Everyone must give apple a 30% cut for being nothing more than a payment processor.

Porco
May 29, 2013, 05:18 PM
I would never even think of logging in in to some random website with Facebook or Amazon accounts. I find it disturbing how many people seem perfectly happy spraying their personal information around the web for the most trivial of conveniences.

The real issue I have with it is I think a lot of people do it without even understanding the consequences. If you're fine that whichever of these companies you choose to use to identify yourself with will track your every move on the web, that's one thing (namely an informed choice), but I'm not sure how many people really understand that, or are making an informed choice at all.

Saladinos
May 29, 2013, 07:04 PM
Really? Have you seen the hell went on after apple forced all in app stuff to go threw their payment processor, block kindle, block dropbox for a while and so on.

Everyone must give apple a 30% cut for being nothing more than a payment processor.

Yep, payment processors do take a cut. Online as in retail.

I haven't seen any regulatory complaints on the issue.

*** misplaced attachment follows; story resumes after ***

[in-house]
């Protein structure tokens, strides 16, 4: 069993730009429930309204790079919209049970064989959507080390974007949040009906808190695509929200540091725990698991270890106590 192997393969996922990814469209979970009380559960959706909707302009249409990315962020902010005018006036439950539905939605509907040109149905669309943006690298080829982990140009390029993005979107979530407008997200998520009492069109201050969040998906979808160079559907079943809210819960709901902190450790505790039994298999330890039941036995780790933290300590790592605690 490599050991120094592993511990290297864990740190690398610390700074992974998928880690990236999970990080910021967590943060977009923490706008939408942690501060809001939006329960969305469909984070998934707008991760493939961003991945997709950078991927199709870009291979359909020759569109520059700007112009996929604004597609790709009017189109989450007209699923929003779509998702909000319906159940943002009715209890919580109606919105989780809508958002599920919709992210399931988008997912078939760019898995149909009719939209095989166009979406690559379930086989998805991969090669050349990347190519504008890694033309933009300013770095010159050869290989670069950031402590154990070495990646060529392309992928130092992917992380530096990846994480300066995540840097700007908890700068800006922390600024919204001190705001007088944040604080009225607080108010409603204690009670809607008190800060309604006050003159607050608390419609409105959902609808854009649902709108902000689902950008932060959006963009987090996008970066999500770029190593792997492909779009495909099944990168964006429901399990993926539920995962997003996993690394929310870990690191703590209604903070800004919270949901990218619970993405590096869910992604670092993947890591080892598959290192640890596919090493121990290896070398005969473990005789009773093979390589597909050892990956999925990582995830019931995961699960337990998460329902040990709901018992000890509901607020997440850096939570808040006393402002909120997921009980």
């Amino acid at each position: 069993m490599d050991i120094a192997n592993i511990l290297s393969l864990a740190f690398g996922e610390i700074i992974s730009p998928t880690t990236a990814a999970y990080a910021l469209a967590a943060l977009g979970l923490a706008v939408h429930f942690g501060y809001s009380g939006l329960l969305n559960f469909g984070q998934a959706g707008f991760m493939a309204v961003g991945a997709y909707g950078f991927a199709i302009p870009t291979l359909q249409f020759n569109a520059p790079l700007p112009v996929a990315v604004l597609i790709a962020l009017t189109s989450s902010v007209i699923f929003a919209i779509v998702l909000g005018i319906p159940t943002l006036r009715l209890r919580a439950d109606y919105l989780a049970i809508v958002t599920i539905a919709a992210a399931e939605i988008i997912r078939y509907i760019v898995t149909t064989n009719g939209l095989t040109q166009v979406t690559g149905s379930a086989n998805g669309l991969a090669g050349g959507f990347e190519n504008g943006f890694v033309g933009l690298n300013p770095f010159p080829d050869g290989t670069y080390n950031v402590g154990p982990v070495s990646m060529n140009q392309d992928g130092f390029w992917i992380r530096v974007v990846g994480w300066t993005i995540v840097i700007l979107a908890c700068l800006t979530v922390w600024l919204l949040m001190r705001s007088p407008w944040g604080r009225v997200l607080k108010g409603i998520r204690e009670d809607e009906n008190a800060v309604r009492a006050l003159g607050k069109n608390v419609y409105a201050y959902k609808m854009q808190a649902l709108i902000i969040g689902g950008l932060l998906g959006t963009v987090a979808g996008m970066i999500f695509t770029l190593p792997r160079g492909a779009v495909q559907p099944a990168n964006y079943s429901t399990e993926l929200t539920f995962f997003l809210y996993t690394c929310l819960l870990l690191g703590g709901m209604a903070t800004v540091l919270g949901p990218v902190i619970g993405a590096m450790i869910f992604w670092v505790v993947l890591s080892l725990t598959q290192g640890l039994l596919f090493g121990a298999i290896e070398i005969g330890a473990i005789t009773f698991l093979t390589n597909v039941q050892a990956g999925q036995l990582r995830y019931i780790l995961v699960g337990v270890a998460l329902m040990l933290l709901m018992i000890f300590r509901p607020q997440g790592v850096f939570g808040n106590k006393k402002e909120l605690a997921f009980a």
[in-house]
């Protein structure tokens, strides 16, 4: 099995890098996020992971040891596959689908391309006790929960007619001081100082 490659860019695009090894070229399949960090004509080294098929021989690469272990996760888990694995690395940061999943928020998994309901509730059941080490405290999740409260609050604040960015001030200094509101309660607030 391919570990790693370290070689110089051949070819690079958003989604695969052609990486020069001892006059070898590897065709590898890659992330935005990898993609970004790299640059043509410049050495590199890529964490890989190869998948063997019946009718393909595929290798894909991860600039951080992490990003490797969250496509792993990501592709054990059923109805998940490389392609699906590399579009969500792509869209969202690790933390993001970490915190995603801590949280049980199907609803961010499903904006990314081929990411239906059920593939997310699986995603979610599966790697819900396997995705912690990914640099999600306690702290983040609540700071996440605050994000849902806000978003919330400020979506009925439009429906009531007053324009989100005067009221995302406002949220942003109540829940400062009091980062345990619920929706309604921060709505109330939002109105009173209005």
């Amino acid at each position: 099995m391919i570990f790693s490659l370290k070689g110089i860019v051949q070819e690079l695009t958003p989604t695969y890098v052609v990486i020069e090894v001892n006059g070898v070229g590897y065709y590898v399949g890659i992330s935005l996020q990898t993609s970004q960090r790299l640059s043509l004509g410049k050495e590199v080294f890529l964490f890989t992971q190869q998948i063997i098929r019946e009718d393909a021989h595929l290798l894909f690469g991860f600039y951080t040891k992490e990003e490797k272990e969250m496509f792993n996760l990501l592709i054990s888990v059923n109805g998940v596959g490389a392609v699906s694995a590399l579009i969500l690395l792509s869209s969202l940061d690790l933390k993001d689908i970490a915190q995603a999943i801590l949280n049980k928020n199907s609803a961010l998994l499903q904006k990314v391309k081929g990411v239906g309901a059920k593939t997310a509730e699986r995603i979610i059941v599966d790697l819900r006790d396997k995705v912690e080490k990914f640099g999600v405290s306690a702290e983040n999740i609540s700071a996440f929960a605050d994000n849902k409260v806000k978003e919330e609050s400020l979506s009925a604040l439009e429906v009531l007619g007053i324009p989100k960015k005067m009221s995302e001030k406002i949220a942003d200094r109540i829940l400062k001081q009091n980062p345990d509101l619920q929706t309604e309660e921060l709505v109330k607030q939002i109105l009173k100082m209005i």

MegamanX
May 29, 2013, 08:15 PM
Yep, payment processors do take a cut. Online as in retail.

I haven't seen any regulatory complaints on the issue.

I think you missed the point.
Payment processor take less than a 5% cut in most cases (most of the time less than 3%) Apple offering the same service is taking 30% which is a 6 to over a 10 times greater cost.

Saladinos
May 29, 2013, 08:48 PM
I think you missed the point.
Payment processor take less than a 5% cut in most cases (most of the time less than 3%) Apple offering the same service is taking 30% which is a 6 to over a 10 times greater cost.

Yup. Apple provides a lot more for the service than a payment provider does. They provide hosting, they have a human being manually check the app for reliability and malware (which for some apps can be quite a task), etc.

You may not like the absolute rate, but it was correct for Apple to charge the same rate for Apps and IAPs. Apple could always lower the rate, but the important thing is that it's kept level so that 'freemium' Apps don't skirt the system.